Grace Cathedral is an Episcopal Cathedral in San Francisco’s Nob Hill neighborhood. It’s one of those churches that I always wanted to go for a Sunday service, even if I’m not an Episcopalian. We attended a Christmas midnight service a couple of years ago and the place was full. In February, my husband took me to the meeting of the newly elected Bishop committee members. After the half-day meeting, we stayed behind to snap some photos. And these are the ones I snapped that day.
The door was very interesting. I did not think much about it, but found out a fascinating information about the door as I was doing some reading on Grace Cathedral from Wikipedia. Here’s what I found about this door:
The cathedral entrance has an impressive pair of doors, often called the Ghiberti doors. They are a copy of the doors of the Florence Baptistry by Lorenzo Ghiberti, also dubbed Gates of Paradise. It has been said that they had been removed from a Renaissance church in Florence, but it is now known that during World War II the Nazi occupation government had ordered the doors to be removed from the church (to protect them from bombing and maybe to give Hermann Göring a chance to add them to his collection) and that they had been hidden in a disused railway tunnel and that reproductions had been made. The philanthropist Charles D. Field bought these replicas, and they were then shipped to San Francisco and installed on the newly-completed church in time for its official dedication in 1964.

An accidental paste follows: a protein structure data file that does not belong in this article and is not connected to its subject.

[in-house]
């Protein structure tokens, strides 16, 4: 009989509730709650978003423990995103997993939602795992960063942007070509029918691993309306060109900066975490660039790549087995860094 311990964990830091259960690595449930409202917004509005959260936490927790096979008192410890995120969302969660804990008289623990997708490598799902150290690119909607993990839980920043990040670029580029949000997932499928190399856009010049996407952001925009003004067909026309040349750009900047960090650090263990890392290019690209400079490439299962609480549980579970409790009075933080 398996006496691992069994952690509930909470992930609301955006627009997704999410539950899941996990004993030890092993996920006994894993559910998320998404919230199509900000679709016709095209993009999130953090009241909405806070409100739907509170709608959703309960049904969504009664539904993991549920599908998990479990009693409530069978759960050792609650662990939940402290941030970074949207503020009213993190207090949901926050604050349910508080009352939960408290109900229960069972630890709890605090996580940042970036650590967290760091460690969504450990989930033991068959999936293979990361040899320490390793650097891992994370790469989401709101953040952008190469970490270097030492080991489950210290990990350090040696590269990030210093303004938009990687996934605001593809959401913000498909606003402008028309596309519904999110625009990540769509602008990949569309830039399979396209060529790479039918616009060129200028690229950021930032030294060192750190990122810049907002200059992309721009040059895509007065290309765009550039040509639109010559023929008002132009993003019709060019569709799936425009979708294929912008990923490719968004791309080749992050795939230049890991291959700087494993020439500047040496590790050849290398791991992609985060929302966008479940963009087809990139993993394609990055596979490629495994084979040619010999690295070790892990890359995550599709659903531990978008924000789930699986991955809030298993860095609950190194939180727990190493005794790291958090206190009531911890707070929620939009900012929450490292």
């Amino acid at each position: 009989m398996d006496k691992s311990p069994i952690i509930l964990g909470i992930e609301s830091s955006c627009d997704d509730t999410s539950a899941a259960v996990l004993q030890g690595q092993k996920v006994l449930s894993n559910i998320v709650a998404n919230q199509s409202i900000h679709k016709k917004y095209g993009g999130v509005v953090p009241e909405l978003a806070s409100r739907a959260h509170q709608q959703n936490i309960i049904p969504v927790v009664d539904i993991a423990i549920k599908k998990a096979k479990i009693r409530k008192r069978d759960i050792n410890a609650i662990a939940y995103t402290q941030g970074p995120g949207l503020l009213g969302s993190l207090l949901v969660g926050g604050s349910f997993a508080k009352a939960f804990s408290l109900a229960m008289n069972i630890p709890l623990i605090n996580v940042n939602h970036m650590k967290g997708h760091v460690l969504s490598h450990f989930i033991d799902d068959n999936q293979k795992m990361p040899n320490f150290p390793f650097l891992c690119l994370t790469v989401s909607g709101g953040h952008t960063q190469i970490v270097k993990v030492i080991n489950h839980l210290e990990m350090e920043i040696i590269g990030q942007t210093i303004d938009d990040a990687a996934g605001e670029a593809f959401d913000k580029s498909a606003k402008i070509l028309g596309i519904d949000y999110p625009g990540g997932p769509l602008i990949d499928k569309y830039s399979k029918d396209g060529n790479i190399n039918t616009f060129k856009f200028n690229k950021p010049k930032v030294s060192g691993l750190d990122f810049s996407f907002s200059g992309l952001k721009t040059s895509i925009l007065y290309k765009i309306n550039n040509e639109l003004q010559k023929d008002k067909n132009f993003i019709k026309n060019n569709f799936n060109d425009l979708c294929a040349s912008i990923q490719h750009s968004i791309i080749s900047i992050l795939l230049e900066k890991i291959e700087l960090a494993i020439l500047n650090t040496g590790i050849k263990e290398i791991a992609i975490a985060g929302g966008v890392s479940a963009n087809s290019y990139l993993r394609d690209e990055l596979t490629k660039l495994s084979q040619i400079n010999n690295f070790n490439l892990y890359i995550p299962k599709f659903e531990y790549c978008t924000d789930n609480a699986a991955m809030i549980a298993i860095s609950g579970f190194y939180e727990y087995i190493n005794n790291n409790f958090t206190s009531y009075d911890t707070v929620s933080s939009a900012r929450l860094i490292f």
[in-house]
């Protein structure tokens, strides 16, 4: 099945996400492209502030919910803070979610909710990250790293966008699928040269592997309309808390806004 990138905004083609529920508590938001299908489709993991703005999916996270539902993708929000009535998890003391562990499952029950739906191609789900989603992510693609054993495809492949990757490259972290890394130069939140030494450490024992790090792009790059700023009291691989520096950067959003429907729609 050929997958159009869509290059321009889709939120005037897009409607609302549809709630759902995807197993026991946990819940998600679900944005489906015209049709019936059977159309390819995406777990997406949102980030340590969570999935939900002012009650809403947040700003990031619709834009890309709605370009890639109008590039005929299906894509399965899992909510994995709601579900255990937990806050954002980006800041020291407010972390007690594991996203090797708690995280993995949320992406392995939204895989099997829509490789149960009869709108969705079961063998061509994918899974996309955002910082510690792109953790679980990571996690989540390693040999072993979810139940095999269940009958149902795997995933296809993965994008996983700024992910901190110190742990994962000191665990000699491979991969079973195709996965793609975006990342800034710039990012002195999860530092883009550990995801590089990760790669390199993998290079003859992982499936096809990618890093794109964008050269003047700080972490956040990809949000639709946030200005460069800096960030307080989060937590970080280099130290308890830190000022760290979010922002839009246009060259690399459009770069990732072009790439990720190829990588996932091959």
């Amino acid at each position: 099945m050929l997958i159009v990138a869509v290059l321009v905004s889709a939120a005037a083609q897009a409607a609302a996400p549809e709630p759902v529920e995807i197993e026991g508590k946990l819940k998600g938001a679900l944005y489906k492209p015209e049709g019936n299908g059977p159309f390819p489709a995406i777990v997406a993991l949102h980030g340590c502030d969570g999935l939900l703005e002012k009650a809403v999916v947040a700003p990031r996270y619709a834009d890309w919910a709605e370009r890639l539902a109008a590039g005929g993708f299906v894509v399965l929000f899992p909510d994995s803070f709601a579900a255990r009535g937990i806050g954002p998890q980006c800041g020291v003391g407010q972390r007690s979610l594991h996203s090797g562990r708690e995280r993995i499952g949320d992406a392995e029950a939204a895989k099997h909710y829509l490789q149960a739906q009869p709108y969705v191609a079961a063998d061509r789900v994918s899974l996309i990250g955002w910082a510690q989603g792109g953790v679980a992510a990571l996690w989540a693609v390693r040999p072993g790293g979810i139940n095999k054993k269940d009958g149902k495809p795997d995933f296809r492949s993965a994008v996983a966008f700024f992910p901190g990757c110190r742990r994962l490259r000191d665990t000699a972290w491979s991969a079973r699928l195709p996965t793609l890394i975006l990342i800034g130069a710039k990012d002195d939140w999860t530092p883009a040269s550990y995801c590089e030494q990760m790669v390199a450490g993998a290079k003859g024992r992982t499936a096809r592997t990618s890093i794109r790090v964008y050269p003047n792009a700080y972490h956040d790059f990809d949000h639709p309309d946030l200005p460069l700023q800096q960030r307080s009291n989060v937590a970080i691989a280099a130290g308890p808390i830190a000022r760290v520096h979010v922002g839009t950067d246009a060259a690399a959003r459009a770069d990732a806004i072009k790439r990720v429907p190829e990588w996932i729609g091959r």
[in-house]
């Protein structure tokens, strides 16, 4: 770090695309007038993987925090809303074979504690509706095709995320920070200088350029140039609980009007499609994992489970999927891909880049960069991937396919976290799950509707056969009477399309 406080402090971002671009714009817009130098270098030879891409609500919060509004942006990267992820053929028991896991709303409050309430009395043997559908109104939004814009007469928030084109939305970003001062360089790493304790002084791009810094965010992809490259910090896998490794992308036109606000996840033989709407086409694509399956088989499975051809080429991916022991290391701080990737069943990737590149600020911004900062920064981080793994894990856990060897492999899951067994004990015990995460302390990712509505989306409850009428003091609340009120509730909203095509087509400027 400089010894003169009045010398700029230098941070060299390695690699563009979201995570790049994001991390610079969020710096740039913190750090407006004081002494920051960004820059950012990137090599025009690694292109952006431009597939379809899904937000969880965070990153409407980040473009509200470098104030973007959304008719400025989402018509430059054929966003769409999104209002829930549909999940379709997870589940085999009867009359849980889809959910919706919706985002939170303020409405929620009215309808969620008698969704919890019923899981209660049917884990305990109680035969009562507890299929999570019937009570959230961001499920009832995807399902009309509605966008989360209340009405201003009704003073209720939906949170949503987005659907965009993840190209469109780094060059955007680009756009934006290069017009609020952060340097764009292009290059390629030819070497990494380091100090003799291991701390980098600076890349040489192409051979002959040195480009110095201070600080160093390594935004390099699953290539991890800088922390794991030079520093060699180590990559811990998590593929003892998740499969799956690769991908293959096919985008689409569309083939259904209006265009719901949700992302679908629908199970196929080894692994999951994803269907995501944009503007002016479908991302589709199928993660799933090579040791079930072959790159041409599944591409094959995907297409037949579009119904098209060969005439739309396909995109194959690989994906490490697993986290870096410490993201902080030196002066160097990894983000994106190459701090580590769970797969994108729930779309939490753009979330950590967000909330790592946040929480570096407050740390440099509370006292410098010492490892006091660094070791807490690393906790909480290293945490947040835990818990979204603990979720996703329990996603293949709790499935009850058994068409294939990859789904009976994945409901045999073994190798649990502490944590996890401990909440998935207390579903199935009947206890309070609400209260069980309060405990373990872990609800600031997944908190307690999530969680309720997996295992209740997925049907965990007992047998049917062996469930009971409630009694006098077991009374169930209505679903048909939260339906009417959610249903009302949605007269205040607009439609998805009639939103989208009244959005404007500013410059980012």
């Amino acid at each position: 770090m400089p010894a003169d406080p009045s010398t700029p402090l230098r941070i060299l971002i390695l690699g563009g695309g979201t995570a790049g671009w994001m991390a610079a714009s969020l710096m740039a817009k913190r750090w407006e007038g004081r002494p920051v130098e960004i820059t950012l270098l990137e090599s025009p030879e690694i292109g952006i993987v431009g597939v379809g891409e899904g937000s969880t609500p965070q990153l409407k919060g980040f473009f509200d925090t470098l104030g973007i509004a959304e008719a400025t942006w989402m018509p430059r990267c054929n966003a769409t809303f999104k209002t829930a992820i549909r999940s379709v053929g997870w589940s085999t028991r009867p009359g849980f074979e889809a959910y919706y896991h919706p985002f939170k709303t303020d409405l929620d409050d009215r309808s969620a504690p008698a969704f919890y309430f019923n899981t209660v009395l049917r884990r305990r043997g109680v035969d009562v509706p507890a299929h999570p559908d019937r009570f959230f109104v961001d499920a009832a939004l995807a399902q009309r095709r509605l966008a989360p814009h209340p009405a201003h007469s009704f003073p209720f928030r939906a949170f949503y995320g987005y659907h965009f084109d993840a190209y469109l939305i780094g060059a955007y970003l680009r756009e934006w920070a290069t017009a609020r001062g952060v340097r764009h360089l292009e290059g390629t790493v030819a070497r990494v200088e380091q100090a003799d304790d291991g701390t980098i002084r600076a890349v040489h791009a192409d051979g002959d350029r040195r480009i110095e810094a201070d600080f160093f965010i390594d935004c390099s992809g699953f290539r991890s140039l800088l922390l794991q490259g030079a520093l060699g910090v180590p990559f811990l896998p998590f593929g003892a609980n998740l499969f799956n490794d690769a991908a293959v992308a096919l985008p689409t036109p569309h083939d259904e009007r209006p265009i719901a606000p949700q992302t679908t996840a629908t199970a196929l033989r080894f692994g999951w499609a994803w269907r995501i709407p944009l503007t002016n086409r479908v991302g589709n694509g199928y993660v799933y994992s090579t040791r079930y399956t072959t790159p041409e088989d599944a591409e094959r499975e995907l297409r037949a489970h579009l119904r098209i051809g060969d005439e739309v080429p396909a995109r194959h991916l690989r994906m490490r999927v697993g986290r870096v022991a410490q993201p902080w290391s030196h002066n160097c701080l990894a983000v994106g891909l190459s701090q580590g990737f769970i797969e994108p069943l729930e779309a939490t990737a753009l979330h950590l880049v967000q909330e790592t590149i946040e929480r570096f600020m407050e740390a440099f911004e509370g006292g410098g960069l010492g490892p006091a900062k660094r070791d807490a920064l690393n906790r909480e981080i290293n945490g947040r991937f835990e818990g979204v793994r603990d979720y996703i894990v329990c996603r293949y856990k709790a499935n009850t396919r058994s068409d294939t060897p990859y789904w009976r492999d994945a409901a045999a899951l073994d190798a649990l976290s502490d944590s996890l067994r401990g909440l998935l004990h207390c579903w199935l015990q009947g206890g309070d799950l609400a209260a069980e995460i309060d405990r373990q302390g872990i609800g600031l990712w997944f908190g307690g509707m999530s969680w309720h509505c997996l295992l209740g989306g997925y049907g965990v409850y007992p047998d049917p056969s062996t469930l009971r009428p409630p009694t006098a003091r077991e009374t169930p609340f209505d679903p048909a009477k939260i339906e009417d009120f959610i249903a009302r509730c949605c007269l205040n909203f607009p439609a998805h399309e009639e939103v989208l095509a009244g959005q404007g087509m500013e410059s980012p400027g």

The cathedral has two labyrinths, one inside and another outside. The labyrinths are themselves a tourist destinations. The labyrinths are based on the famous medieval labyrinth of The Cathedral of Our Lady of Chartres in Chartres, France. It is said that if a visitor walks the patterns of the labyrinth, it will bring them to a meditative state.
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(I dont know how to undo the block quote so the rest of the text became quote; they’re not meant to be.)